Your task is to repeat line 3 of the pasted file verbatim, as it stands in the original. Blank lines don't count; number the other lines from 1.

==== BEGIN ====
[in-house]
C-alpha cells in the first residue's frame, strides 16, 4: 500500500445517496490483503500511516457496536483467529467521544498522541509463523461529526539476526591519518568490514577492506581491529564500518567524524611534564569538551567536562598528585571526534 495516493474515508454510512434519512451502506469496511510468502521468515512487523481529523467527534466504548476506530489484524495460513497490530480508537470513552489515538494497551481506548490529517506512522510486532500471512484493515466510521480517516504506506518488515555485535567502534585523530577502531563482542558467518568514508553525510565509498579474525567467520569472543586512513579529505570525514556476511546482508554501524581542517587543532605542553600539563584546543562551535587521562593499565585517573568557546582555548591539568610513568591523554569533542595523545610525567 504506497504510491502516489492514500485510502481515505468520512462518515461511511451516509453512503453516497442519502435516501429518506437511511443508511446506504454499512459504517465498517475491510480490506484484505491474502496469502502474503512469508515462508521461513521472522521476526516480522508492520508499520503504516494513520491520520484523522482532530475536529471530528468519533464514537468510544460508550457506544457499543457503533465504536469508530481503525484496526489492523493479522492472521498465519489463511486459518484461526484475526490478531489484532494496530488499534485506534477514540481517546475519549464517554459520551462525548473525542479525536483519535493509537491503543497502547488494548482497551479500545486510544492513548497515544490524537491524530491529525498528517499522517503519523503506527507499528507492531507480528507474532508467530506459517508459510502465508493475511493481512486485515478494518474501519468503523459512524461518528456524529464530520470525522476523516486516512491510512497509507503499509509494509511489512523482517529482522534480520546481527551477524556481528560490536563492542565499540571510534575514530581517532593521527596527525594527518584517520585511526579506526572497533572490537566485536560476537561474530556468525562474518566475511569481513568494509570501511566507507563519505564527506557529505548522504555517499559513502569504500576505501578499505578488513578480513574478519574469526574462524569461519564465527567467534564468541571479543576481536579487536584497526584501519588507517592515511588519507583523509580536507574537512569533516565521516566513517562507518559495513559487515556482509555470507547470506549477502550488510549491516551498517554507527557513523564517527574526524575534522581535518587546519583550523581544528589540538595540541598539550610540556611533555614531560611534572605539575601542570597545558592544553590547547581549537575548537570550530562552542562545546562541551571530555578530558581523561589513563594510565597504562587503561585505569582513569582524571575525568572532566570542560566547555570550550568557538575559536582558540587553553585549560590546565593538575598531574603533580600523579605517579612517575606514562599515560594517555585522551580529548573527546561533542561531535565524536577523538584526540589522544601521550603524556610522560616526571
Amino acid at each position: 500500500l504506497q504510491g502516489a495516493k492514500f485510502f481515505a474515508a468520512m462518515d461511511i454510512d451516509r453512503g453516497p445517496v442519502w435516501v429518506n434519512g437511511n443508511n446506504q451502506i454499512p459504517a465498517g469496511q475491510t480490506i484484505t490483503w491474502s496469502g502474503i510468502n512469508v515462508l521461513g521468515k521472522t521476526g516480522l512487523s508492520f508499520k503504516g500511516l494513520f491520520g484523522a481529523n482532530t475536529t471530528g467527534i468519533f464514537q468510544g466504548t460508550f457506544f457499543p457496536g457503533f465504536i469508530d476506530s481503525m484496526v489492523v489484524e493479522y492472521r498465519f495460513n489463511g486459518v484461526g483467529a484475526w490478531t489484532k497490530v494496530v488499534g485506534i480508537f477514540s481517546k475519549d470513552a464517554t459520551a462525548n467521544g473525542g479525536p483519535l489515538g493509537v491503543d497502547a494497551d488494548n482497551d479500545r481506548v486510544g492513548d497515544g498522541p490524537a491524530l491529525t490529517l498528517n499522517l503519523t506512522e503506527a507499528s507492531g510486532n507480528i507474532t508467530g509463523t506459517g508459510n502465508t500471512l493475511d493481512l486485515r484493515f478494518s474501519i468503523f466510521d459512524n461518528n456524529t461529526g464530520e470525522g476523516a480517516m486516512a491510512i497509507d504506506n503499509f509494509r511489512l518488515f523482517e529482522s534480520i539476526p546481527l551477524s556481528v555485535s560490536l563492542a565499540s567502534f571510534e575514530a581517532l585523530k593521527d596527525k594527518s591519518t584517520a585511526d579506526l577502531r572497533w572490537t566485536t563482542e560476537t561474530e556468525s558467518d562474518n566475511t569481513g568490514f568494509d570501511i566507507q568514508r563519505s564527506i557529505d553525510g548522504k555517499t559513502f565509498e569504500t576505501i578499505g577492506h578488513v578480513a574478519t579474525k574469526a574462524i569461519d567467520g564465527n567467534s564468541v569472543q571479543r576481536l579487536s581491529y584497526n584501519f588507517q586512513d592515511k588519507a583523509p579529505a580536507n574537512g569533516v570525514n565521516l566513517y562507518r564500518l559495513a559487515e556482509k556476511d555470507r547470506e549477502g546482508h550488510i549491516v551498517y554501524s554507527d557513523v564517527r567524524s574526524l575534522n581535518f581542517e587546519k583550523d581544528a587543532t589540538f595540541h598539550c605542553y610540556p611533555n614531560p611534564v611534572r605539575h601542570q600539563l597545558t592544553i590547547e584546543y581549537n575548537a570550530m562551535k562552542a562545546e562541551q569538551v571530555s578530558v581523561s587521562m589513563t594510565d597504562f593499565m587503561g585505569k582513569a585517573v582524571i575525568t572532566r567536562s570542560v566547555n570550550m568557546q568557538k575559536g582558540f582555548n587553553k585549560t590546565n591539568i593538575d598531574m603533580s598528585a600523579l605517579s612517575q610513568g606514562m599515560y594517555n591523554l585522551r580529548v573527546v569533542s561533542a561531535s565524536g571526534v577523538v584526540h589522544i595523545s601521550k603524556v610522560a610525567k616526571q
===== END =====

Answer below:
Amino acid at each position: 500500500l504506497q504510491g502516489a495516493k492514500f485510502f481515505a474515508a468520512m462518515d461511511i454510512d451516509r453512503g453516497p445517496v442519502w435516501v429518506n434519512g437511511n443508511n446506504q451502506i454499512p459504517a465498517g469496511q475491510t480490506i484484505t490483503w491474502s496469502g502474503i510468502n512469508v515462508l521461513g521468515k521472522t521476526g516480522l512487523s508492520f508499520k503504516g500511516l494513520f491520520g484523522a481529523n482532530t475536529t471530528g467527534i468519533f464514537q468510544g466504548t460508550f457506544f457499543p457496536g457503533f465504536i469508530d476506530s481503525m484496526v489492523v489484524e493479522y492472521r498465519f495460513n489463511g486459518v484461526g483467529a484475526w490478531t489484532k497490530v494496530v488499534g485506534i480508537f477514540s481517546k475519549d470513552a464517554t459520551a462525548n467521544g473525542g479525536p483519535l489515538g493509537v491503543d497502547a494497551d488494548n482497551d479500545r481506548v486510544g492513548d497515544g498522541p490524537a491524530l491529525t490529517l498528517n499522517l503519523t506512522e503506527a507499528s507492531g510486532n507480528i507474532t508467530g509463523t506459517g508459510n502465508t500471512l493475511d493481512l486485515r484493515f478494518s474501519i468503523f466510521d459512524n461518528n456524529t461529526g464530520e470525522g476523516a480517516m486516512a491510512i497509507d504506506n503499509f509494509r511489512l518488515f523482517e529482522s534480520i539476526p546481527l551477524s556481528v555485535s560490536l563492542a565499540s567502534f571510534e575514530a581517532l585523530k593521527d596527525k594527518s591519518t584517520a585511526d579506526l577502531r572497533w572490537t566485536t563482542e560476537t561474530e556468525s558467518d562474518n566475511t569481513g568490514f568494509d570501511i566507507q568514508r563519505s564527506i557529505d553525510g548522504k555517499t559513502f565509498e569504500t576505501i578499505g577492506h578488513v578480513a574478519t579474525k574469526a574462524i569461519d567467520g564465527n567467534s564468541v569472543q571479543r576481536l579487536s581491529y584497526n584501519f588507517q586512513d592515511k588519507a583523509p579529505a580536507n574537512g569533516v570525514n565521516l566513517y562507518r564500518l559495513a559487515e556482509k556476511d555470507r547470506e549477502g546482508h550488510i549491516v551498517y554501524s554507527d557513523v564517527r567524524s574526524l575534522n581535518f581542517e587546519k583550523d581544528a587543532t589540538f595540541h598539550c605542553y610540556p611533555n614531560p611534564v611534572r605539575h601542570q600539563l597545558t592544553i590547547e584546543y581549537n575548537a570550530m562551535k562552542a562545546e562541551q569538551v571530555s578530558v581523561s587521562m589513563t594510565d597504562f593499565m587503561g585505569k582513569a585517573v582524571i575525568t572532566r567536562s570542560v566547555n570550550m568557546q568557538k575559536g582558540f582555548n587553553k585549560t590546565n591539568i593538575d598531574m603533580s598528585a600523579l605517579s612517575q610513568g606514562m599515560y594517555n591523554l585522551r580529548v573527546v569533542s561533542a561531535s565524536g571526534v577523538v584526540h589522544i595523545s601521550k603524556v610522560a610525567k616526571q